Jack Menhorn: Tell us about yourself. What led you into doing sound design for games?
Atsushi Suganuma: I am Atsushi Suganuma, I am an audio director at Square-Enix Japan.
I worked on both “FINAL FANTASY XV” game development as well as the CG animation feature film “KINGS GLAIVE FINAL FANTASY XV”.
On the game side, I was managing our audio team as Audio Lead alongside with the other Audio Lead “Masayuki Sato” together for “FINAL FANTASY XV” 2016 released game.
On the film side, I was a sound supervisor for the KINGS GLAIVE FINAL FANTASY XV, supervising all aspect of the VO, Music and Sound effects throughout the whole film production.
My curiosity in game audio started when I was suggested in career in game audio by my mentor in England. At the time, a career in game audio stood out as really fresh and completely new career path as opposed to the one in traditional Film and TV or music industry.
JM: For you what is the most important process in the creation of sound for video games?
AS: For me, the most important process would be when we start building custom sound system to create a unique roadmap of the overall audio for each game. Usually, this process begins with collecting all of the game design concepts from the game director. With all the essential concepts in mind, the process begins with laying out the roadmap for the each aspect of dialog, music, and sound effects.
During FINAL FANTASY XV game development, we managed to build several custom sound systems, such as, the custom motion automated sound system for each character`s animation sounds, environment driven ambient sound system, procedural vehicle sound system, interactive music system and in-game snapshot mixing system and so on.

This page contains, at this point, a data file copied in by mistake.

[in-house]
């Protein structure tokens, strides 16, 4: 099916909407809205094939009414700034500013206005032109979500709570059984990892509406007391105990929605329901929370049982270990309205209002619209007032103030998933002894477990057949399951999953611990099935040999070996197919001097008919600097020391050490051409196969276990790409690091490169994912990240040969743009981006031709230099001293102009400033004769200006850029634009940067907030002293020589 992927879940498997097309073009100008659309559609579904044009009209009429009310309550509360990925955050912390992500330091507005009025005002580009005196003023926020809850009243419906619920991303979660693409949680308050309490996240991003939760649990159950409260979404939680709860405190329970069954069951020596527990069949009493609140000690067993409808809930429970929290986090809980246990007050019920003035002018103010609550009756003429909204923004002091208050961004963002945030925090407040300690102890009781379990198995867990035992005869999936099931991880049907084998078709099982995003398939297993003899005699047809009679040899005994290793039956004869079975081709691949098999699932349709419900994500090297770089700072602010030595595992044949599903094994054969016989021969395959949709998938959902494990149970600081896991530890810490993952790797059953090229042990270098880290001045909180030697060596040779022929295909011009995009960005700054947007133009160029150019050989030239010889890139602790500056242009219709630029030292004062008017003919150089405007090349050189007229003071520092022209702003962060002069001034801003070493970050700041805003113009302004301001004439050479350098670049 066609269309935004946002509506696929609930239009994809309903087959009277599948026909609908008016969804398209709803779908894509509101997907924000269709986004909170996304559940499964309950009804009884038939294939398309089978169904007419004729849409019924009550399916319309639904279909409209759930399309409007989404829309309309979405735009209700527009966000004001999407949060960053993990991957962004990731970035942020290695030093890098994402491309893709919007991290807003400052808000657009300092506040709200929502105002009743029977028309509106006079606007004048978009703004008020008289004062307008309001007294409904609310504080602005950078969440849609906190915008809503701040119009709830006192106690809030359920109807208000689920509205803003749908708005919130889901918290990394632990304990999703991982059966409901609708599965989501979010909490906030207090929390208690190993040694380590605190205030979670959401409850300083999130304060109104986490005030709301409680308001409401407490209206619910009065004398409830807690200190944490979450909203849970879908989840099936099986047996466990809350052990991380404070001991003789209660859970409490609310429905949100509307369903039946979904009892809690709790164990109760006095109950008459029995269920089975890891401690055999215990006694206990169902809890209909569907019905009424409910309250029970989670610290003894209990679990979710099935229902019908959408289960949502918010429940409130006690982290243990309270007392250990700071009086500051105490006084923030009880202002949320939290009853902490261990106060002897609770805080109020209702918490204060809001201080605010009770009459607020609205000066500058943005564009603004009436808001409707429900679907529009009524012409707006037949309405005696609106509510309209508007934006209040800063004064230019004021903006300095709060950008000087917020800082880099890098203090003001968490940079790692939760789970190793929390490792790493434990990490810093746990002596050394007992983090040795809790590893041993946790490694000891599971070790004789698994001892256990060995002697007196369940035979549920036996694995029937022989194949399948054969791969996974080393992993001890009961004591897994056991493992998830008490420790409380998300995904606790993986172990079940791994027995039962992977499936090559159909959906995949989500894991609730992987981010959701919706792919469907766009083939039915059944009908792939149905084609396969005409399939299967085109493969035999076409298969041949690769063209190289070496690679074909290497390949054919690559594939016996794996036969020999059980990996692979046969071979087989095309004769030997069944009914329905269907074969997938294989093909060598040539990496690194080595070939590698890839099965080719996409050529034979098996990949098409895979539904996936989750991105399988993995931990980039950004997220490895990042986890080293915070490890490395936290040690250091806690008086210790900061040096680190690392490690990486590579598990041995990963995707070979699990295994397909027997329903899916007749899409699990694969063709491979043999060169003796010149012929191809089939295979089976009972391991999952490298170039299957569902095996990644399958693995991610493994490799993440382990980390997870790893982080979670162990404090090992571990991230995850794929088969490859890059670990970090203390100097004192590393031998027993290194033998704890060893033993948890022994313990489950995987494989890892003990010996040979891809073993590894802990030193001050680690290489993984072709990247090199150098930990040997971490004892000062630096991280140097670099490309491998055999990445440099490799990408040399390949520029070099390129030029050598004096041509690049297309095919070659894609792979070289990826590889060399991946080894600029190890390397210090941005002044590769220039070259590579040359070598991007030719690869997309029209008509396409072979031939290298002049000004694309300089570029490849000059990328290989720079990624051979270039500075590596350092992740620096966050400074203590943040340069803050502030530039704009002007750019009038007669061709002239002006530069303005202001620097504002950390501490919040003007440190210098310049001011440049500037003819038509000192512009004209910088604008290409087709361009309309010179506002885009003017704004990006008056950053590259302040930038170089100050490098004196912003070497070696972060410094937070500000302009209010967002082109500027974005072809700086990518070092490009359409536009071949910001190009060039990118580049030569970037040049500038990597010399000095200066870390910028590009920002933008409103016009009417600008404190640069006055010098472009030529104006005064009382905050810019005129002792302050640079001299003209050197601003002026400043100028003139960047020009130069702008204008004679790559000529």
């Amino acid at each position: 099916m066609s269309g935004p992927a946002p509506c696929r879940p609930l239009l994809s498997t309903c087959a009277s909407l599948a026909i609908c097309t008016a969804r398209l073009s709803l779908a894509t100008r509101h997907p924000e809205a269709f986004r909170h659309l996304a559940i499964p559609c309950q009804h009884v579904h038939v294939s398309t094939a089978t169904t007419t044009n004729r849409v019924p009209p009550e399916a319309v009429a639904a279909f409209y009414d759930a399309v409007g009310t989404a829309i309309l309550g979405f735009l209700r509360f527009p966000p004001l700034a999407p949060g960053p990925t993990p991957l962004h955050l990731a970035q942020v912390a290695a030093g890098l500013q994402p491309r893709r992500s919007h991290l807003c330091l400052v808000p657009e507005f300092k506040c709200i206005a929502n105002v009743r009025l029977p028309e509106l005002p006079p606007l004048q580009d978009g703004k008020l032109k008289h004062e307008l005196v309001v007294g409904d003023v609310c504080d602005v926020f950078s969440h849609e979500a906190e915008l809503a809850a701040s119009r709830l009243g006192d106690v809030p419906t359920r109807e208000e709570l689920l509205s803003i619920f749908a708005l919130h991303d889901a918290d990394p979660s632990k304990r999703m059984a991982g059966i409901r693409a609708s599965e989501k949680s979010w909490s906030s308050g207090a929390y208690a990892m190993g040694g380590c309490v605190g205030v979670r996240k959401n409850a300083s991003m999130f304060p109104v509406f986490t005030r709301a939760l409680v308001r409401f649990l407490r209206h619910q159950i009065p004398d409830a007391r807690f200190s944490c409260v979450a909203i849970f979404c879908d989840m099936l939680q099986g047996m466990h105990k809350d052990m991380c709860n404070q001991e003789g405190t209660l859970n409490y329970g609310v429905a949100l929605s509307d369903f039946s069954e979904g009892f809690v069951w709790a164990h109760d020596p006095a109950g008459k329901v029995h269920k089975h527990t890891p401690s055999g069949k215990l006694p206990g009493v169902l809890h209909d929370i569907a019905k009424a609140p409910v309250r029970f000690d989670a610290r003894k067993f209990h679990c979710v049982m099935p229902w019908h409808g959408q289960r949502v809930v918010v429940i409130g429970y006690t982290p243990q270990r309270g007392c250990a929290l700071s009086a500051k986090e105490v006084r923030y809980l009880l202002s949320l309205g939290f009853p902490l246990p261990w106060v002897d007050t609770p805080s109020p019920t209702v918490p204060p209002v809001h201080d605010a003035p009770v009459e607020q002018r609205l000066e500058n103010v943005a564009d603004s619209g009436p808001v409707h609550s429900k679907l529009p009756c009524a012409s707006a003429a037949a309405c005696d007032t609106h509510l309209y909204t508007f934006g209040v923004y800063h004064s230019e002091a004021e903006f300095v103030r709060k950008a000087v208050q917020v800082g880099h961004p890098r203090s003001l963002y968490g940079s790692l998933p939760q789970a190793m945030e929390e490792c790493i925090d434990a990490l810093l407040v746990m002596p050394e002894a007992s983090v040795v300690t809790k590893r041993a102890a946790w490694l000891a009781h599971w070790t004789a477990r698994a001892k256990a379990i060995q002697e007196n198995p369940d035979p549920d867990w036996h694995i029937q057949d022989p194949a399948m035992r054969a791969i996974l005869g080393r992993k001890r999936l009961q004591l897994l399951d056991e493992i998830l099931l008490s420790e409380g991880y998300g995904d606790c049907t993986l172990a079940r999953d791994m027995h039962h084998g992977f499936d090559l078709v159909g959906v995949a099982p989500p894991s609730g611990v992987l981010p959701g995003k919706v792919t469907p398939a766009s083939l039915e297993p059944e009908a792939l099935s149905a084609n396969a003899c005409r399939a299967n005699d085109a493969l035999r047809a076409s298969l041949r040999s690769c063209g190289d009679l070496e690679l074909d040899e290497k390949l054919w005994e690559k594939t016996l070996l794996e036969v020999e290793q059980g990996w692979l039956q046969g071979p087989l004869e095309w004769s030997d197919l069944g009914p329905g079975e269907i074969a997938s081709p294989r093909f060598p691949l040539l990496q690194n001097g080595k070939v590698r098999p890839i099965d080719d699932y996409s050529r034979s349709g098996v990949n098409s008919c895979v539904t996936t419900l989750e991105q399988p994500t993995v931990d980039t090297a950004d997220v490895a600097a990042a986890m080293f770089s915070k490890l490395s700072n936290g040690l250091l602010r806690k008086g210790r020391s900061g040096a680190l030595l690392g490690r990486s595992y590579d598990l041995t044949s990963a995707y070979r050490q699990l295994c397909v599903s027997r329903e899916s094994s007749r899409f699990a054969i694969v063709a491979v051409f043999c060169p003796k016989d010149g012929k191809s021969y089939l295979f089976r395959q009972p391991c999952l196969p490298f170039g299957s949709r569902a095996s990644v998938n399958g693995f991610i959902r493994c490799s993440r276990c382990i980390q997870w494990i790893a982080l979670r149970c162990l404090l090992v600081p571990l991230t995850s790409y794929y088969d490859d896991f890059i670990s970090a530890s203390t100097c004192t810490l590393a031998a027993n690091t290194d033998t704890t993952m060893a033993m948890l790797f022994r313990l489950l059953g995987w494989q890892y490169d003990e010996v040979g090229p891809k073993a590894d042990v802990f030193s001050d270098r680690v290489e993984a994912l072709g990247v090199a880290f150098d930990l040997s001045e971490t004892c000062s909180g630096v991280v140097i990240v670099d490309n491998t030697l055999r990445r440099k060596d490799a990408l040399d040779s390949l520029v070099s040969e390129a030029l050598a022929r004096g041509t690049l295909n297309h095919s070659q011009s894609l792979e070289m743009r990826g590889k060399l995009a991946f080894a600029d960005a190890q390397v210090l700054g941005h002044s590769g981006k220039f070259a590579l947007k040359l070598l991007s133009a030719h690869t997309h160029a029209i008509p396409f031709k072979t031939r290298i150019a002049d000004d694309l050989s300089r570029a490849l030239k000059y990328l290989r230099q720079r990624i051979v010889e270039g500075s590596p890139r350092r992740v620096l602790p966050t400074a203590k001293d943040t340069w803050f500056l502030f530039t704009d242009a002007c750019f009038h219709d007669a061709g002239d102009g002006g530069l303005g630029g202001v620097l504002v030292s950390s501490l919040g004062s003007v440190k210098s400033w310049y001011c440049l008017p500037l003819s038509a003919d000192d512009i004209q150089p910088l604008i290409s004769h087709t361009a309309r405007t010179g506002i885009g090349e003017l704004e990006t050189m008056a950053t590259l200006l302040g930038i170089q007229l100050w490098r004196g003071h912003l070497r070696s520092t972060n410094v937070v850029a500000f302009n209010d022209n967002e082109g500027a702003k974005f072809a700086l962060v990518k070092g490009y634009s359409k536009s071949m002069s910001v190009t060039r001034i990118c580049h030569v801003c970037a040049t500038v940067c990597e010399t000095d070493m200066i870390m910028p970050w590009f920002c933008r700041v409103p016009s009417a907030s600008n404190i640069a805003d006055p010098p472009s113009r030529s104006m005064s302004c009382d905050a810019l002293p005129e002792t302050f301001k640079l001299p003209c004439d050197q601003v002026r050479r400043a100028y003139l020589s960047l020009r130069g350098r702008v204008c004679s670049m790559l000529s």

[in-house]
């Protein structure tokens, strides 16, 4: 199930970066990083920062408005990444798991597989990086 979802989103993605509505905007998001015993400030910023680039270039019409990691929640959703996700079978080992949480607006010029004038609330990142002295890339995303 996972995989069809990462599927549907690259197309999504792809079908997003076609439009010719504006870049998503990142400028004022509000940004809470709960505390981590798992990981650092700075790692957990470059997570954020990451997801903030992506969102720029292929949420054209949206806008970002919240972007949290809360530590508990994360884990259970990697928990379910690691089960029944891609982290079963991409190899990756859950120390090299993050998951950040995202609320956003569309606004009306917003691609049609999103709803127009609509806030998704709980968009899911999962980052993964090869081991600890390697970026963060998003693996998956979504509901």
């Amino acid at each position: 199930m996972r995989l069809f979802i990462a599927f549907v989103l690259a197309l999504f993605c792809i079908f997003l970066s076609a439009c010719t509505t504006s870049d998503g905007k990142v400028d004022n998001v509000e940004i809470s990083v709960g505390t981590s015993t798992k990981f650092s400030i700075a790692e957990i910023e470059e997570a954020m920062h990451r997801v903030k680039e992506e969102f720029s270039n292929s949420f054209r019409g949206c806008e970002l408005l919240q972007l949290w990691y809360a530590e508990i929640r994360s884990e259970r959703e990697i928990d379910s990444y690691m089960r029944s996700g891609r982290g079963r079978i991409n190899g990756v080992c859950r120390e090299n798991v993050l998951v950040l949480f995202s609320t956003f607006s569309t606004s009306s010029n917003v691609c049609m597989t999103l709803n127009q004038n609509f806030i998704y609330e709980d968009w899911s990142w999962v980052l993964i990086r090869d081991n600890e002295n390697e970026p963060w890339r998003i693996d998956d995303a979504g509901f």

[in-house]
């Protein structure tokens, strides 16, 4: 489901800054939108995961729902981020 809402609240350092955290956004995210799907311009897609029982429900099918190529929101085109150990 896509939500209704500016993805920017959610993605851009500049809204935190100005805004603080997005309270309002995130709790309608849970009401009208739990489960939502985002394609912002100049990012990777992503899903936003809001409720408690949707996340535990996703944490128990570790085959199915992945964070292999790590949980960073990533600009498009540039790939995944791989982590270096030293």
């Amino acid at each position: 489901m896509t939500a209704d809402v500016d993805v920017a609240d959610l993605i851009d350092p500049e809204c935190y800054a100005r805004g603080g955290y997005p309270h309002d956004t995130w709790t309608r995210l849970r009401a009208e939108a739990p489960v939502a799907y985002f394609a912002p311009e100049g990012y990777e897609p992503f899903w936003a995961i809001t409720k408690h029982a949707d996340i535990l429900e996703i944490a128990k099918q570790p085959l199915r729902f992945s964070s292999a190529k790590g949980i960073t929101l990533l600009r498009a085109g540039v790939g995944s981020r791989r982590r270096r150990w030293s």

JM: I would assume making sound for any Final Fantasy project is a very large task, especially Final Fantasy XV, which is set in an open world. What was your experience like making sound on a project where the player could go anywhere and do whatever they wanted?
AS: It was certainly a huge challenge for all of us in the dev team to develop FINAL FANTASY XV in an open world. Our game design team worked greatly to build an open world settings that has individual ecosystems in each part of the world.
We worked closely with our game design team and was instructed with their specific guidelines for those ecosystems. It was really refreshing approach and gave us much more freedom to bring new ideas for both building new sound systems as well as creating new sound palettes.
Just to give you an example, the part “Leide” is set on dry arid climate where you see the monsters of hyena-like, bison-like creatures living around open field. Whereas the part “Claigne” is set on tropical wet climate that game players can find wetlands with tropical insects, crocodile-like creatures, and giant tropical birds-like creature living in the land.
Also it is worth to mention that ecosystem changes slightly throughout the day in 24hour cycle. As the day progresses, game players are expected to see more dangerous creatures after dusk who are much harder to combat. And the weather condition changes randomly throughout the day as well.
Our focus was on how sound design should emphasize those ecosystems and how we can let game players feel the changes in scenery when they travel to different parts of the world.
For the creature sound, we implemented big chunk of unique sound palettes for each individual creatures to be able to work well with each game state of their AI system. For the environmental sound, we built ambient sound system to work perfectly with both 24 hour progression and weather changes depending on the game state. The ambient sound system functions great on affecting surrounding environment in real-time. Peaceful birds chirp in the morning, eerie wind gust at night, sudden heavy rain and unexpected thunder and lightning are the example of what the ambient sound system controls depending on which game state currently is in.
JM: There were new features like “First Person Mode” added to the recent release of Final Fantasy XV Windows Edition. Are there any new sound features as well?
AS: For the development of FINAL FANTASY XV Windows Edition, the most challenging new feature that we worked on was WINDOWS SONIC (Dolby Atmos included) compatibility for the game.